New York: Plan to Close Chinese-Language Paper Deepens a Shadow Over the Ethnic Press

Harold Schiffman hfsclpp at
Fri Jan 23 14:19:18 UTC 2009

January 23, 2009
Plan to Close Chinese-Language Paper Deepens a Shadow Over the Ethnic Press

There is nothing overt at the modest headquarters of The Ming Pao
Daily News to suggest that the 12-year-old newspaper is under siege.
In the paper's small warren of offices in an industrial building in
Long Island City, Queens, the advertising and reporting staffs are
still working the phones and putting out their scrappy broadsheet as
if nothing were amiss. But looming over the entire enterprise is a
plan by the paper's corporate parent, Media Chinese International
Limited, based in Hong Kong, to shut it down. Though the plan has yet
to be formally announced, and several of the paper's employees said
they still remained in the dark about their future, the paper's
general manager confirmed in an interview with The New York Times last
week that the daily would indeed disappear from newsstands, possibly
as soon as the end of the month.

News of Ming Pao's demise has shaken New York's ethnic press industry,
which until recently remained extremely robust but, like many other
industries, has been buffeted by the nation's economic slowdown in the
past few months. In recent weeks, two other prominent ethnic
newspapers have also closed. Hoy New York, a Spanish-language daily
started in 1998, published its last print issue on Dec. 30, though it
retains a presence on the Internet. AsianWeek, a widely respected
English-language Asian-American weekly based in San Francisco,
published its last print issue on Jan. 2, though it, too, remains

Ning Wang, editor in chief of The Sing Tao Daily, one of Ming Pao's
three rival Chinese-language dailies in New York, said Ming Pao's
departure would diminish the city's Chinese-American community, which
as recently as the mid-1980s supported 10 daily newspapers. "For the
community it's a very depressing thing," Mr. Wang said. But in an
interview, Ming Pao's general manager, Thong Lai Teng, said that the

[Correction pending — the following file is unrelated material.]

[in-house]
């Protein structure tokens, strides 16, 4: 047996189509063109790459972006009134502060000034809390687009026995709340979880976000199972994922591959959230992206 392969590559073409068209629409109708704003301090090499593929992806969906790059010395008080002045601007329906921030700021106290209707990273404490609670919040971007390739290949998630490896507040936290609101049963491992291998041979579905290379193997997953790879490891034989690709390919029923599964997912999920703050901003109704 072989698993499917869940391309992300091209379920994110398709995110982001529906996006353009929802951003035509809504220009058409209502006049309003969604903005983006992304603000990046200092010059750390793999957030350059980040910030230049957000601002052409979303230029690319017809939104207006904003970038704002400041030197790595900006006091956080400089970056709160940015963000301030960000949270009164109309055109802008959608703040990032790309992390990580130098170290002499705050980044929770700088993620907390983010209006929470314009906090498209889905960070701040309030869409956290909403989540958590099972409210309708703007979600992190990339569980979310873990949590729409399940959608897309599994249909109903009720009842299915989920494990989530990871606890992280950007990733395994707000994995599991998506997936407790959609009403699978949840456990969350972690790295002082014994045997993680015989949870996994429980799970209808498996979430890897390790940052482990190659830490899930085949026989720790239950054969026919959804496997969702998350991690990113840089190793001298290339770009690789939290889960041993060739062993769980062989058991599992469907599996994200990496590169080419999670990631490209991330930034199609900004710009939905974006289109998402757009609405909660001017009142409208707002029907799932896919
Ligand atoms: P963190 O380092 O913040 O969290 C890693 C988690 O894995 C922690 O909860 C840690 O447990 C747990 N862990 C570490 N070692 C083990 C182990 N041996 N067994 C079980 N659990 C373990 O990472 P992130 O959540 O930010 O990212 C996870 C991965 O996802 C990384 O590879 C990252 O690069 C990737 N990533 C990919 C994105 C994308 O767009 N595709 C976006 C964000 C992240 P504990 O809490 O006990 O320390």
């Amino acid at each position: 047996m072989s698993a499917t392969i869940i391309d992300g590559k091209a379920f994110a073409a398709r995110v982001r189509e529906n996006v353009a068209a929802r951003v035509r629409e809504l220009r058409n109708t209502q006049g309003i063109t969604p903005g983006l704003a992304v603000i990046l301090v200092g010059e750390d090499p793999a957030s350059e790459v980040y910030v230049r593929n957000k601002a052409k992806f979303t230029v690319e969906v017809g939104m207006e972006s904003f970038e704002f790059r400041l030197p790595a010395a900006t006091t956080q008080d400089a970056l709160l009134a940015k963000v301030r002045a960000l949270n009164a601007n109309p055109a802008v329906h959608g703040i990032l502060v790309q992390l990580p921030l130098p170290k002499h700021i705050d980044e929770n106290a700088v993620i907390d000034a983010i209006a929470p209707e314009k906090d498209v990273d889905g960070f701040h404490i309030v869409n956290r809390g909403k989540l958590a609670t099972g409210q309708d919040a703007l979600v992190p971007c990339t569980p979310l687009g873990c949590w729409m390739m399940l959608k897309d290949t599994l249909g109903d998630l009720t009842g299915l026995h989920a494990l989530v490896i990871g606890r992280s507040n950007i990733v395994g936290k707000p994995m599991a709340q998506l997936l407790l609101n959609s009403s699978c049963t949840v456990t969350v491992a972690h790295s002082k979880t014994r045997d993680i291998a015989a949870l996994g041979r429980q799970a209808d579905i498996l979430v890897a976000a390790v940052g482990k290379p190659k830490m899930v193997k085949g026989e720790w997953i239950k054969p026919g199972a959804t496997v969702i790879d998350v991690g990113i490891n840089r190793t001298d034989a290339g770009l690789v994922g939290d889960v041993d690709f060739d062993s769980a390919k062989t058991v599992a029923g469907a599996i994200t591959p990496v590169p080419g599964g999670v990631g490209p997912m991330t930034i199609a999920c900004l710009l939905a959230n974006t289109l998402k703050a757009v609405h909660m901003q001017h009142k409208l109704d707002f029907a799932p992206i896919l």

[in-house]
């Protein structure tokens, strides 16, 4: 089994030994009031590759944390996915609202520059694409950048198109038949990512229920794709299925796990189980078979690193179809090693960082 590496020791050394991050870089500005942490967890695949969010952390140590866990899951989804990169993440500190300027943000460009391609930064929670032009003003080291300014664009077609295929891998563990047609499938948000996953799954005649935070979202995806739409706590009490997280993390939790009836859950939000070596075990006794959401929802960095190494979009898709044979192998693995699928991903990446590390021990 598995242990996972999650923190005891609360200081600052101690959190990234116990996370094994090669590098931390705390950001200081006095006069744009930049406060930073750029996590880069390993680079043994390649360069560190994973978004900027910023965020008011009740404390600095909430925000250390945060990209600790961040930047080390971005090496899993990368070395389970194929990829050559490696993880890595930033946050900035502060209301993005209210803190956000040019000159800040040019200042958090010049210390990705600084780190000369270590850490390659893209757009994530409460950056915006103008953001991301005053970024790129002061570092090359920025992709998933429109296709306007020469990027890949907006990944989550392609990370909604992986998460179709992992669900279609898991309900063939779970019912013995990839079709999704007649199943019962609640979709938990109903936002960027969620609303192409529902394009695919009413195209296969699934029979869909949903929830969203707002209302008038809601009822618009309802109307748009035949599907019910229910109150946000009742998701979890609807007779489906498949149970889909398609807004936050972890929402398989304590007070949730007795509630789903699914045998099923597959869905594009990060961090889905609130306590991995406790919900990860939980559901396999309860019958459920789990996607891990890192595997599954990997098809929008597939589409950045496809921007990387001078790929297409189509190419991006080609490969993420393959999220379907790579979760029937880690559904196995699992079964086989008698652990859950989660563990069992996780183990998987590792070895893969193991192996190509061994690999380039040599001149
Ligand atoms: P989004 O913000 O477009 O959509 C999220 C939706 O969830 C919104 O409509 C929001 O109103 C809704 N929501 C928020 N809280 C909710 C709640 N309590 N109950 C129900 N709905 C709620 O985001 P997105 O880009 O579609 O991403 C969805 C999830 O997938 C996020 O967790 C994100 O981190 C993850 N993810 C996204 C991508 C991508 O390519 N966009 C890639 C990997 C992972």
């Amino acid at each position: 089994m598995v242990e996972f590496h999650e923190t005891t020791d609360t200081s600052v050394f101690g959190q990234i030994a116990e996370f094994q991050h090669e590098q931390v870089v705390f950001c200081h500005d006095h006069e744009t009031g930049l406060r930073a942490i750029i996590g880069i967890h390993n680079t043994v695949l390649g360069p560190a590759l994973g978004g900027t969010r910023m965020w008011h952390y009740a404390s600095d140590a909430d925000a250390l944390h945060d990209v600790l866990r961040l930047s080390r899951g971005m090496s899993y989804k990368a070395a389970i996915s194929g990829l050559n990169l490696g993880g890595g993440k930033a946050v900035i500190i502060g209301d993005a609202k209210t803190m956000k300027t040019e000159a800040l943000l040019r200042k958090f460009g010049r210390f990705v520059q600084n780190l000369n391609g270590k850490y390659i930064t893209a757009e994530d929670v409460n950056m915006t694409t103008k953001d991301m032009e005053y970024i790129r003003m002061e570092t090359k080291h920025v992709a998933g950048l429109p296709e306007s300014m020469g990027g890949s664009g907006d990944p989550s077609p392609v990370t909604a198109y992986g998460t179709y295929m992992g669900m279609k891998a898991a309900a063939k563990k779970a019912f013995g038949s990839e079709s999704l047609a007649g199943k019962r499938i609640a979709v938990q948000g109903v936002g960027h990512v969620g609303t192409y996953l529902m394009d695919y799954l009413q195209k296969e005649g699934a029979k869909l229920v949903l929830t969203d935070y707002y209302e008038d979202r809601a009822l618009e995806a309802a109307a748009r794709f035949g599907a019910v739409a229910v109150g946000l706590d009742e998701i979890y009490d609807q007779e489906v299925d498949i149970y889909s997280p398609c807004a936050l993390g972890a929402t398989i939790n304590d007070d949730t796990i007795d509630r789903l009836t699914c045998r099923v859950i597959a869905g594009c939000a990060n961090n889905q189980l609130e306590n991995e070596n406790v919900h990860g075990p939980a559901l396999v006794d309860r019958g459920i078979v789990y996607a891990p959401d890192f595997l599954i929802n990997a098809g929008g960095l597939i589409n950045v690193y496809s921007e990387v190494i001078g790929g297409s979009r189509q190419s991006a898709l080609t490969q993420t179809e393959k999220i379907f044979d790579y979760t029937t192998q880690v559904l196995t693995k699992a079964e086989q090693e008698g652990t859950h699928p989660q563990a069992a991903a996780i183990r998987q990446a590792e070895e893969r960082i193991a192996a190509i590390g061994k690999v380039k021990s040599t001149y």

news was not all bad and cast the paper's closing as something of a
new beginning. While the company planned to cease publication of the
daily, which costs 50 cents a copy on the newsstand, it would continue
publishing a free, six-day-a-week newspaper, called MP (NY) Free
Daily, introduced more than a year ago.

The Ming Pao staff has already been supplying most of the free daily's
content, Mr. Teng said. And though there would be some layoffs, he
added, most of the workers would remain, ensuring that The Ming Pao
Daily News would survive in substance and spirit, if not in name. He
said the shift and belt-tightening were necessary for the company to
stay alive. "We are here to stay!" he exclaimed, with a bit more gusto
than the paper's struggles would seem to allow. Circulation of the
free daily has been increasing in proportion to the decrease in the
paid daily's circulation, propelled by an enthusiastic response from
advertisers, Mr. Teng claimed.

Some 35,000 copies of the free daily are distributed daily, he said.
Meanwhile, he added, the circulation of the paid daily has declined
significantly from about 45,000 early last year, though he did not
divulge the current circulation numbers.

News of Ming Pao's plans have filtered out in a curious way. Two rival
newspapers published thinly sourced articles in late December
reporting Ming Pao's closure. Then in an article on Dec. 31, Ming Pao